Human Rights Watch called the decision "courageous" and said it should inspire other countries that criminalize homosexuality.
Justice Minister Ralph Kasambara last week told a public debate on minority rights that the police have been ordered not to arrest anyone suspected of engaging in homosexuality. Anyone convicted under Malawi's anti-gay laws, some of the toughest in the world, can get up to 14 years in jail with hard labor. Kasambara said parliament will soon discuss the laws.
In May, President Joyce Banda announced that she wants to repeal Malawi's laws against homosexual acts, going against a trend in a continent in which gays are being increasingly singled out for prosecution. Traditionalists and religious leaders condemned her, saying she was trying to please Western donor nations. They argued that homosexuality is alien to Malawi's cultural and religious values.
Kasambara said the suspension of arrests was ordered because "if we continue arresting and prosecuting people based on the said laws and later such laws are found to be unconstitutional it would be an embarrassment to government."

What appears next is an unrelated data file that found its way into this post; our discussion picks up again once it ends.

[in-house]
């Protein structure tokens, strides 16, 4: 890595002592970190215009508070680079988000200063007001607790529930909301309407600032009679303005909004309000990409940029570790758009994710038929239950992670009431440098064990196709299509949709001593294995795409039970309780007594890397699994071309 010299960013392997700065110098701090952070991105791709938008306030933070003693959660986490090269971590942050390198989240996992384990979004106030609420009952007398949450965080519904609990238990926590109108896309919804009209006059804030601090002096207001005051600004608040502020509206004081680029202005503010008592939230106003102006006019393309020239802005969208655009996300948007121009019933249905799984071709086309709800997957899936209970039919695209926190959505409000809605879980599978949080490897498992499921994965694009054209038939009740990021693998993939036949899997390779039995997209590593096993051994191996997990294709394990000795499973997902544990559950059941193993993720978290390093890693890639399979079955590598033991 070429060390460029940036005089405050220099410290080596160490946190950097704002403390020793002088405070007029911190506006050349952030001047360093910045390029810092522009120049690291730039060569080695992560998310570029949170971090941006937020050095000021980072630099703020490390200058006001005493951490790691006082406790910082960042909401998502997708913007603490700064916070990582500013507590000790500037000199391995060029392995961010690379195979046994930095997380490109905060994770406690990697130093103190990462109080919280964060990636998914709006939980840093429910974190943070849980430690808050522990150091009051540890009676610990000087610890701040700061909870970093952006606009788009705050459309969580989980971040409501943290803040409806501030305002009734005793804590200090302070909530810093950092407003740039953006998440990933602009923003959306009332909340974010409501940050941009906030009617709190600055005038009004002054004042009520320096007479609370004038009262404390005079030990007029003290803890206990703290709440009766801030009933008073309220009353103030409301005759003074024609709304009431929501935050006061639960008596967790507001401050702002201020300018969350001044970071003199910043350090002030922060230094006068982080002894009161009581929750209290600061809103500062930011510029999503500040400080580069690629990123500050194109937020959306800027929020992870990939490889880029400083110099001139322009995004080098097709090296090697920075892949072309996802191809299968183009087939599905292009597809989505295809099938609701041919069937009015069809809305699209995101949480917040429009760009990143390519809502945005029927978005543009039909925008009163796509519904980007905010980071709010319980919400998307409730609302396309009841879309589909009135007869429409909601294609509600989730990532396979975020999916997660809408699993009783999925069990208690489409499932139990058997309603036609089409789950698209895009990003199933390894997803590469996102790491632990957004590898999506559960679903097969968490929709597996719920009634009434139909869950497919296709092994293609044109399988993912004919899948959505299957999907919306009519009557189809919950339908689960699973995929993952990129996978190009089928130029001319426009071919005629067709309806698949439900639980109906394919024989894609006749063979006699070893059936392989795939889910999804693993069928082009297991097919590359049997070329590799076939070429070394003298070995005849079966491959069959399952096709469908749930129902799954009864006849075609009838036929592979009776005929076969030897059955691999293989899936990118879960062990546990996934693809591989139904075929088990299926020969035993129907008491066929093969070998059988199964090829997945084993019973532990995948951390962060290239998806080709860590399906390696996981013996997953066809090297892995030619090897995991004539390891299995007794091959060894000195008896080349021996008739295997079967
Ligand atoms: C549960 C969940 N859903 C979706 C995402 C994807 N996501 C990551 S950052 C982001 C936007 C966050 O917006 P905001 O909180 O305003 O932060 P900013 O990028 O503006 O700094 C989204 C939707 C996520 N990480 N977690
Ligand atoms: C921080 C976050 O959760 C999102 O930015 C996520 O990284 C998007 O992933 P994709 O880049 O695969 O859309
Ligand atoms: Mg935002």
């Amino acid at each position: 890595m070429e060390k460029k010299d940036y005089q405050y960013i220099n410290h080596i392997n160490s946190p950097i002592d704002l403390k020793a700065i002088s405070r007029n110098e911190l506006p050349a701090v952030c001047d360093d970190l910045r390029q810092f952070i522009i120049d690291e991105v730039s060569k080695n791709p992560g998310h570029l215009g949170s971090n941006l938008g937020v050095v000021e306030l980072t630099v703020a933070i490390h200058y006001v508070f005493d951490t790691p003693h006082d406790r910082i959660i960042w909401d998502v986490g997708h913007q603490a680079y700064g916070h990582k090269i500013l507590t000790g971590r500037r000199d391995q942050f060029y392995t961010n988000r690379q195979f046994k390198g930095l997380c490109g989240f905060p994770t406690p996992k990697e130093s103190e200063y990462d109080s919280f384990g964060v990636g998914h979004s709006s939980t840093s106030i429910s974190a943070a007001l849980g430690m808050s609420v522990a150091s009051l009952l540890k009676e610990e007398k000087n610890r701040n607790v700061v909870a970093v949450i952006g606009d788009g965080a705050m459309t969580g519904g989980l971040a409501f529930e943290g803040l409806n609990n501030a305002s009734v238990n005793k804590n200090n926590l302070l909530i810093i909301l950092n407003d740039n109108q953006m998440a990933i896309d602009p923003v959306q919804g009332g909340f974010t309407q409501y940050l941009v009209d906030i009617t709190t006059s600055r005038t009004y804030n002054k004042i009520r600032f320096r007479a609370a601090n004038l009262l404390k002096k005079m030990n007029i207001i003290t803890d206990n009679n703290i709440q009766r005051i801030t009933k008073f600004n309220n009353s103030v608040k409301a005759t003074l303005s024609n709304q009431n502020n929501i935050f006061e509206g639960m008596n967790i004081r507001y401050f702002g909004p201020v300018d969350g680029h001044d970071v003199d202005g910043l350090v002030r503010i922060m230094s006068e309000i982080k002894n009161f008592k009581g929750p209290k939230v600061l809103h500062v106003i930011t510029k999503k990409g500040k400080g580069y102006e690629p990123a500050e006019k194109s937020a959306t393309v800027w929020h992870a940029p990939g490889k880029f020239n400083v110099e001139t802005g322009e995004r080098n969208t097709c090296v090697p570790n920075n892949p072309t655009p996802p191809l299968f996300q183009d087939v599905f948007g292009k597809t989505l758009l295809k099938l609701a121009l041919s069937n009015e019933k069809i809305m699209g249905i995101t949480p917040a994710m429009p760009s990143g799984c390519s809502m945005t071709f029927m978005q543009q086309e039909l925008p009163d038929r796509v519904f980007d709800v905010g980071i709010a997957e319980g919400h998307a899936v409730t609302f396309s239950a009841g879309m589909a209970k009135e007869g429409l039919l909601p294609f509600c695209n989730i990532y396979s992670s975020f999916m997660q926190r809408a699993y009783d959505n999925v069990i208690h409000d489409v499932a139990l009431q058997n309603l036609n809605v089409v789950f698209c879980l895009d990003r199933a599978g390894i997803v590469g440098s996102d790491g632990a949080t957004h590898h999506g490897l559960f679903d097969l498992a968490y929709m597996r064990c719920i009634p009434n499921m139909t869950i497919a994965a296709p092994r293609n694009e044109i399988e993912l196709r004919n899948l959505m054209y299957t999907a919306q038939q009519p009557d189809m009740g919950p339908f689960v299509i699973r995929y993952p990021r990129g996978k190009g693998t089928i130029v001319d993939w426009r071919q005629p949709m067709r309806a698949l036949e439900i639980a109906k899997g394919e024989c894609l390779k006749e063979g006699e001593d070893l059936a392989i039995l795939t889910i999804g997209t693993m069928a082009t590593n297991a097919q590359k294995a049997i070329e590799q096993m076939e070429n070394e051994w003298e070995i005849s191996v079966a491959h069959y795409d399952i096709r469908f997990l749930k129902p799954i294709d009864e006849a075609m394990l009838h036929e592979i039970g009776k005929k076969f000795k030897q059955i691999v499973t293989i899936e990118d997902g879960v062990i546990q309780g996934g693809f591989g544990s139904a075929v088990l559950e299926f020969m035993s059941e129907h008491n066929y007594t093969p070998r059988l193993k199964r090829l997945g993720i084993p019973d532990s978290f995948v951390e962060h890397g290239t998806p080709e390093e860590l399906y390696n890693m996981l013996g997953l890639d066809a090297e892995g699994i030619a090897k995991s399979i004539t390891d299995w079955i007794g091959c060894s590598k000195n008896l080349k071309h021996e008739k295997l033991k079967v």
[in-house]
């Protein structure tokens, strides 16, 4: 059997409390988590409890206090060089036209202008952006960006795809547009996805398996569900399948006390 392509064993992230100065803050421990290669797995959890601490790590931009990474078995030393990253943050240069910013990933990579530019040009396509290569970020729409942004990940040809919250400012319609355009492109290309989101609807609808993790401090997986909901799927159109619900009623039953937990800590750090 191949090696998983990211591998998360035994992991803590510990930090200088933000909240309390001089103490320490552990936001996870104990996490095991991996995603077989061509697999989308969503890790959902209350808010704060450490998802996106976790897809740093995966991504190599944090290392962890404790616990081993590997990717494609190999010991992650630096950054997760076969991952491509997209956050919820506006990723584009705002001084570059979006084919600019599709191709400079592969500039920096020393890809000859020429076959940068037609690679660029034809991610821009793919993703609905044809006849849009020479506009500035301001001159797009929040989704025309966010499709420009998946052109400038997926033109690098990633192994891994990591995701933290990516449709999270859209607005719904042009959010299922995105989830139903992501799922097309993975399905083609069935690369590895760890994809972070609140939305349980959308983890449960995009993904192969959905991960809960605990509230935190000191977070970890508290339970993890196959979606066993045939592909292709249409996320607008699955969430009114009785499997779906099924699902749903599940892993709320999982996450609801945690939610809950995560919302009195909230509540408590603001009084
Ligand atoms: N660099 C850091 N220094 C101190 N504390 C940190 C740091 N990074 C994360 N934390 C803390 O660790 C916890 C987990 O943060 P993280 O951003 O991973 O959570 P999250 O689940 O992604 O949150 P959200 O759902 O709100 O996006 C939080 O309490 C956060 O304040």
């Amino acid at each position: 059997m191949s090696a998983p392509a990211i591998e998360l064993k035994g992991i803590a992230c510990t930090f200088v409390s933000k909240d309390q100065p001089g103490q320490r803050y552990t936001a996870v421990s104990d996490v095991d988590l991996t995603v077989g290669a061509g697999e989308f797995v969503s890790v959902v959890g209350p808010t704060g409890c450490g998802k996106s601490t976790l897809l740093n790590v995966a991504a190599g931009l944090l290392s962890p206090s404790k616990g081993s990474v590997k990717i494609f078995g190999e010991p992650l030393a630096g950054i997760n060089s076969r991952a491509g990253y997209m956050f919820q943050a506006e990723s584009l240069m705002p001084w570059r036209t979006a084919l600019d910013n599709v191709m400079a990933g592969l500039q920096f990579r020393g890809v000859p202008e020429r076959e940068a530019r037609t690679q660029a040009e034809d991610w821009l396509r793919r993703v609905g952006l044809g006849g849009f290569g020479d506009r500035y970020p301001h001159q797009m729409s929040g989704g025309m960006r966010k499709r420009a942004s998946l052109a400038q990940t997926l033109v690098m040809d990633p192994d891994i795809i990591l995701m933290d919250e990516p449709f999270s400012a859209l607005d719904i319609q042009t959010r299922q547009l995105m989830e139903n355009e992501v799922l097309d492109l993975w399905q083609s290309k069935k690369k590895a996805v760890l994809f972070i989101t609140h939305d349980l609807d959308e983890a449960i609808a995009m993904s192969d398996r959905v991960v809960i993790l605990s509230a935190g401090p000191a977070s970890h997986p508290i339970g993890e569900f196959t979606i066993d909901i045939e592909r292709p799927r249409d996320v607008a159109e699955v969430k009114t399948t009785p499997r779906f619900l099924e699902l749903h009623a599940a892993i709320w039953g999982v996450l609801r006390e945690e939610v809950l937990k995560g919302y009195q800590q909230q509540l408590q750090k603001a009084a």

Human Rights Watch said Wednesday that arresting people for consensual same-sex conduct violates international human rights standards and constitutional guarantees of equality in many countries.
"Malawi has taken a bold step forward, putting respect for its own constitutional guarantees of equality front and center," said Tiseke Kasambala, a Malawian who is the Africa advocacy director at Human Rights Watch. "Malawi's decision has given hope to thousands who risk prison sentences under such laws."
Amnesty International also praised Malawi for the "historic step in the fight against discrimination in the country".
At least 76 countries, 38 of them in Africa, have criminalized consensual same-sex conduct, according to Human Rights Watch.
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